To the General and Plastic Surgery Devices Panel Center for Devices and Radiological Health Food and Drug Administration Regarding Premarket Approval Application for Silicone Gel-Filled Breast Prostheses
October 15, 2003
I am Dr. Diana Zuckerman, President of the National Center for Policy Research for Women & Families. Our independent, nonprofit organization is a think tank that gathers and explains research information and uses it to improve the health and safety of women, children, and families.
It’s very difficult to testify as the last public comment. Since you already discussed the key questions last night, I wonder how I can say anything you haven’t heard and might want to hear or be willing to hear. I will express my sympathy to you for the very difficult work you have put in, and let you know that after I left this meeting very late last night, I had to rewrite this testimony. So, I may have been up even later than you all were.
Let me start by saying I am speaking from the perspective of someone trained in psychology and epidemiology, who was a university faculty member and researcher and taught courses in research methods before moving to Washington to work in the Congress, U.S. Department of Health and Human Services, and for nonprofit organizations.
I have read every published epidemiological study on breast implants and would like to briefly discuss the Inamed studies in the context of those other studies.
What do we know about the health effects of ruptured silicone gel implants?
The FDA’s study, described by Dr. Lori Brown yesterday, is the best designed study ever conducted on the topic. One reason for its superiority is that it focused on women who were basically happy with their implants, and who had implants for at least 7 years. That length of time is key. Other studies have included women who had implants for an average of 7 years — but not at least 7 years.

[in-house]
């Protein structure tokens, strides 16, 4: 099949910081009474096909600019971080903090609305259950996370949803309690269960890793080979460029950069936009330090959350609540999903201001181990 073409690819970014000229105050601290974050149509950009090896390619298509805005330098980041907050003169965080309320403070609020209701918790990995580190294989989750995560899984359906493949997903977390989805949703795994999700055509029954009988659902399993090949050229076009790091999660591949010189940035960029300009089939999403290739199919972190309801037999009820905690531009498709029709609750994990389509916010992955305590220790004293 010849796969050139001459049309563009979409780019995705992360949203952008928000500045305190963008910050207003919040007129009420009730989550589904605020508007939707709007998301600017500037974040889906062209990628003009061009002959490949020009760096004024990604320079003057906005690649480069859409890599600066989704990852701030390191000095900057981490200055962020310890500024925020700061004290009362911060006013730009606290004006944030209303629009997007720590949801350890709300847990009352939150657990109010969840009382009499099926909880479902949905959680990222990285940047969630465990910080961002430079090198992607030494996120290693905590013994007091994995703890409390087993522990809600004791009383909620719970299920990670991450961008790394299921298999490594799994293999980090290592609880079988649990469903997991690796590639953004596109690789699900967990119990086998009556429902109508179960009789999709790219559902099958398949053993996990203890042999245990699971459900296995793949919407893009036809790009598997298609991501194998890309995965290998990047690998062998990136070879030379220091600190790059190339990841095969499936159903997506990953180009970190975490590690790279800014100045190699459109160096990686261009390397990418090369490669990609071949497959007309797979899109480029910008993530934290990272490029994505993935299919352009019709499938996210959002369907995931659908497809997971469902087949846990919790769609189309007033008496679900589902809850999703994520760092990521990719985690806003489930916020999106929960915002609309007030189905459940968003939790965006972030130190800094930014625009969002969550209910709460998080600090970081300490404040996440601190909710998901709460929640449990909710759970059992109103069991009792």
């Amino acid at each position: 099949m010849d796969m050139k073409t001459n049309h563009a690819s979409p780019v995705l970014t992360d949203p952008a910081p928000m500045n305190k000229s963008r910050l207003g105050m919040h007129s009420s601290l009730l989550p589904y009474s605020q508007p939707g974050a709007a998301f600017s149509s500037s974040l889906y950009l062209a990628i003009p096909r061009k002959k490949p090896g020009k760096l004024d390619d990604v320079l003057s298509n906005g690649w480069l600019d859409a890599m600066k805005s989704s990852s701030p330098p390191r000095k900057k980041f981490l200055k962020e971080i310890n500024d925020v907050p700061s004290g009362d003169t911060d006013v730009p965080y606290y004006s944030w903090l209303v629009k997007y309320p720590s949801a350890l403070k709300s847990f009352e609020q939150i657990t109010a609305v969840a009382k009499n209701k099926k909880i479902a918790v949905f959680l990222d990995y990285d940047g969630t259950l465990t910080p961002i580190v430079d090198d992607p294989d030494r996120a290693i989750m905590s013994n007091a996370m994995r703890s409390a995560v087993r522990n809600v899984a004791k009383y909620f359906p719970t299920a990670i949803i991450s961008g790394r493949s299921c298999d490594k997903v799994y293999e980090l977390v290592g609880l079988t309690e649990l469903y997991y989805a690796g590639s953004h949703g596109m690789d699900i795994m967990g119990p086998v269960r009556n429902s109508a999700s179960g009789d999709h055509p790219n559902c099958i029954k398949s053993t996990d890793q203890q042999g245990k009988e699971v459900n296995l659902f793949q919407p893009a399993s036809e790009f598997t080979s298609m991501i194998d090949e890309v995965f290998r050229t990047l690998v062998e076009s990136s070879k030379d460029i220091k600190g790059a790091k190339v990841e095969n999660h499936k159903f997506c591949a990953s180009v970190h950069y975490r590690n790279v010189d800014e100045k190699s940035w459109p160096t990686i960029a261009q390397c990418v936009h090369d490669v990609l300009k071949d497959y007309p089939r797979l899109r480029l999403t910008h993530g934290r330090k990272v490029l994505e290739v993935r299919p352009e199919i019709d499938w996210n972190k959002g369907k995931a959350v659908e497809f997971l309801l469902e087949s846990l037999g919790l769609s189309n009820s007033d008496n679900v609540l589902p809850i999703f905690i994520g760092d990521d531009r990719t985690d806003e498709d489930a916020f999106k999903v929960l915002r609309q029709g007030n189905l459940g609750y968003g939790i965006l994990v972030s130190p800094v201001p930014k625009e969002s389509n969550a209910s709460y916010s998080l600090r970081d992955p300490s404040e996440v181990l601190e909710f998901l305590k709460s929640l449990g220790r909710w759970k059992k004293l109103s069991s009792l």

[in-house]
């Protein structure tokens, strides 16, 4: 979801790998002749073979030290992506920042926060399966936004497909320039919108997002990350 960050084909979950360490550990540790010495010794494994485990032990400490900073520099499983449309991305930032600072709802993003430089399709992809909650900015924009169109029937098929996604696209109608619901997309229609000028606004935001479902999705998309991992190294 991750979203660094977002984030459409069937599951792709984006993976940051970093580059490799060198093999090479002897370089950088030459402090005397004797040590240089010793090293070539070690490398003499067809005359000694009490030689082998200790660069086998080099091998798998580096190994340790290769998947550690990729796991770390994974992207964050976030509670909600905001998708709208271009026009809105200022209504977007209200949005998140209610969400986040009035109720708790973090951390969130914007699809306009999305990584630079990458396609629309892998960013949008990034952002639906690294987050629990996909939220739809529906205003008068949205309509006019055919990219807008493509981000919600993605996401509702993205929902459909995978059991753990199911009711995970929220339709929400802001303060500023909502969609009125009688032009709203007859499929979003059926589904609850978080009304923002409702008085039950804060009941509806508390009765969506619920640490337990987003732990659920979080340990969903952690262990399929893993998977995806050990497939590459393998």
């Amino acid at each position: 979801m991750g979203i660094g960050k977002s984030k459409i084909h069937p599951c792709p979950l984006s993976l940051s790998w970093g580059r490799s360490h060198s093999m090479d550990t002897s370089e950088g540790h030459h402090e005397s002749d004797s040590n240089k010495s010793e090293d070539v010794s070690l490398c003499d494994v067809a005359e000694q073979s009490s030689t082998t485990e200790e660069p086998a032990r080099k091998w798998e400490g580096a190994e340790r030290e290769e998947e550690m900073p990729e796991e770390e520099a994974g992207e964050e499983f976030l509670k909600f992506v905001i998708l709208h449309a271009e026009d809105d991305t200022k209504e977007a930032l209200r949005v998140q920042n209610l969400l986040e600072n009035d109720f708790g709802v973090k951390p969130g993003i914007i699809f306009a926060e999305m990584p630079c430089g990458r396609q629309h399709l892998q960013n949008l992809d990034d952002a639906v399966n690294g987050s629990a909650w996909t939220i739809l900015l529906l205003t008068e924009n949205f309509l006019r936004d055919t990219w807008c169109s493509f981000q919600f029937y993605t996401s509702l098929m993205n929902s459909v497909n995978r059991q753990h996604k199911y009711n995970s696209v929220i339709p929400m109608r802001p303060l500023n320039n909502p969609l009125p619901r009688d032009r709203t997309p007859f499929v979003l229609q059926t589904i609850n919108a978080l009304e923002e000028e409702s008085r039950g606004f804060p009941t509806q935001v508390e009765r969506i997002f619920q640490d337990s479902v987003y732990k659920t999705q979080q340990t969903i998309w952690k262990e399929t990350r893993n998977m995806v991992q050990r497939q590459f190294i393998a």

You know from hearing testimony from women yesterday and today that most women who have had problems with rupture had implants for a long time — usually much longer than seven years.
What do we know about the health risks of silicone gel implants more generally?
I have heard the Institute of Medicine report, the Mayo Clinic Study, the Harvard Nurses study, and the meta analysis all cited as clear proof that breast implants are safe. First of all, its important to note that they are pretty much all the same thing. The Institute of Medicine report was based on the same studies as the meta analysis, and they both included the Mayo Clinic study and the Harvard Nurses study as key components.
Almost all the studies included in the Institute of Medicine report suffered from the same shortcomings that many panel members described for the Inamed safety research: too small, and too short. For example, the Mayo Clinic study included only 749 women with breast implants, only 125 of whom were reconstruction patients. To be in the study, women had to have implants for at least one month. The average length of time was about 7.5 years, which means that only about 375 women had implants for more than 8 years. Since diseases like lupus, scleroderma, and rheumatoid arthritis are not very common among women in their 20’s and 30’s, this study doesn’t have the power to detect most of the diseases it measured. The authors themselves acknowledged that major shortcoming.